So far, the Gulf oil spill has leaked between 19.7 million and
43 million gallons, according to government estimates.
In the meantime, BP is turning to another risky procedure
federal officials acknowledge will likely, at least temporarily,
cause 20 percent more oil - at least 100,000 gallons a day - to add
to the gusher.
Using robot submarines, BP plans to cut away the riser pipe this
week and place a cap-like containment valve over the blowout
preventer. The company hopes it will capture the majority of the
oil, sending it to the surface.
"If you've got to cut that riser, that's risky. You could take
a bad situation and make it worse," said Ed Overton, a Louisiana
State University professor of environmental sciences.
The latest attempt to capture the well comes after BP failed to
plug the leak Saturday with it's top kill, which shot mud and
pieces of rubber into the well but couldn't beat back the pressure
The location of the spill couldn't be worse.
To the south lies an essential spawning ground for imperiled
Atlantic bluefin tuna and sperm whales. To the east and west, coral
reefs and the coastal fisheries of Florida, Alabama, Mississippi
and Texas. And to the north, Louisiana's coastal marshes.
More than 125 miles of Louisiana coastline already have been hit
with oil. "It's just killing us by degrees," said Tulane
University ecologist Tom Sherry.
It's an area that historically has been something of a
superhighway for hurricanes, too.
If a major storm rolls in, the relief well operations would have
to be suspended and then re-started, adding more time to the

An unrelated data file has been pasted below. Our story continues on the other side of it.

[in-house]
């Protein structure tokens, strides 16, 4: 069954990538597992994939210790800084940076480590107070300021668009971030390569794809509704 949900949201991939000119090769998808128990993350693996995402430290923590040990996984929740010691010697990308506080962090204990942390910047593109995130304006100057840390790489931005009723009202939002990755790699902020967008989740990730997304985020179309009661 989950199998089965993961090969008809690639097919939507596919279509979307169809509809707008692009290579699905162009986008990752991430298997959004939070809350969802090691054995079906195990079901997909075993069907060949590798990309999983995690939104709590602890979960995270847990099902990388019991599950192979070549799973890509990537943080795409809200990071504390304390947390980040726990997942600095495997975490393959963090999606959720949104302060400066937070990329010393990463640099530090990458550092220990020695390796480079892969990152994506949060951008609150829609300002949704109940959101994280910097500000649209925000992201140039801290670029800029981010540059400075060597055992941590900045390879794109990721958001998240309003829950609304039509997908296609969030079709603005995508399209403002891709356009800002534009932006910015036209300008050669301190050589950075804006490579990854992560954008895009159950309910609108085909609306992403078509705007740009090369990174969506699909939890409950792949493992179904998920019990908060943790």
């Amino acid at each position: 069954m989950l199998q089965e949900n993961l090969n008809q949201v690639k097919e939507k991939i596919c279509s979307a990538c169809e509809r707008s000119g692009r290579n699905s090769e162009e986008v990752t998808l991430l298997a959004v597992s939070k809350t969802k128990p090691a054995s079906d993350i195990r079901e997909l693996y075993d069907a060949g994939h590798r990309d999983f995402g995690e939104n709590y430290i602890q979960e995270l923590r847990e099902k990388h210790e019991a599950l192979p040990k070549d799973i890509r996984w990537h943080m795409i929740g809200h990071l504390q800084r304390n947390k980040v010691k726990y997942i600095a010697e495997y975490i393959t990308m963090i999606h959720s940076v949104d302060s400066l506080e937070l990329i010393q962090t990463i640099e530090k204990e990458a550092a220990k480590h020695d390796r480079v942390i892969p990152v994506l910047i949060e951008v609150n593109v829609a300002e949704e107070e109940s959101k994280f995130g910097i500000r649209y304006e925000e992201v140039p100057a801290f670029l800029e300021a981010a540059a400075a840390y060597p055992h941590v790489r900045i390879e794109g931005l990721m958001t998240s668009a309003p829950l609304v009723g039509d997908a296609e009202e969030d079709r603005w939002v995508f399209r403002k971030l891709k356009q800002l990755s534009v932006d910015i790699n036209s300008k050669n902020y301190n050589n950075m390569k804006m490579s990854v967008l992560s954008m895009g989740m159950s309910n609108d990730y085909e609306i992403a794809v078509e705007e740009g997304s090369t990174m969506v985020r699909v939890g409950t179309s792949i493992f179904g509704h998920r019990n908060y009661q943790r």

process. Plugging the Ixtoc was also hampered by hurricane season,
which begins Tuesday and is predicted to be very active.
Three of the worst storms ever to hit the Gulf coast - Betsy in
1965, Camille in 1969 and Katrina in 2005 - all passed over the
On the Gulf coast beaches, tropical weather was far from some
On Biloxi beach, Paul Dawa and his friend Ezekial Momgeri sipped
Coronas after a night gambling at the Hard Rock Casino. Both men,
originally from Kenya, drove from Memphis, Tenn., and were chased
off the beach by a storm, not oil.
"We talked about it and we decided to come down and see for
ourselves" whether there was oil, Momgeri said. "There's no oil
Though some tar balls have been found on Mississippi and Alabama
barrier islands, oil from the spill has not significantly fouled
Still, the perception that it has soiled white sands and fishing
areas threatens to cripple the tourist economy, said Linda Hornsby,
executive director of the Mississippi Hotel and Lodging Association
"It's not here. It may never be here. It's costing a lot of
money to counter that perception," Hornsby said. "First it was
cancelations, but that evolved to a decrease in calls and there's
no way to measure that."
Yet there was fear the oil would eventually hit the other Gulf
coast states. Hentzel Yucles, of Gulfport, Miss., hung out on the
beach with his wife and sons.
"Katrina was bad. I know this is a different type of situation,
but it's going to affect everybody," he said.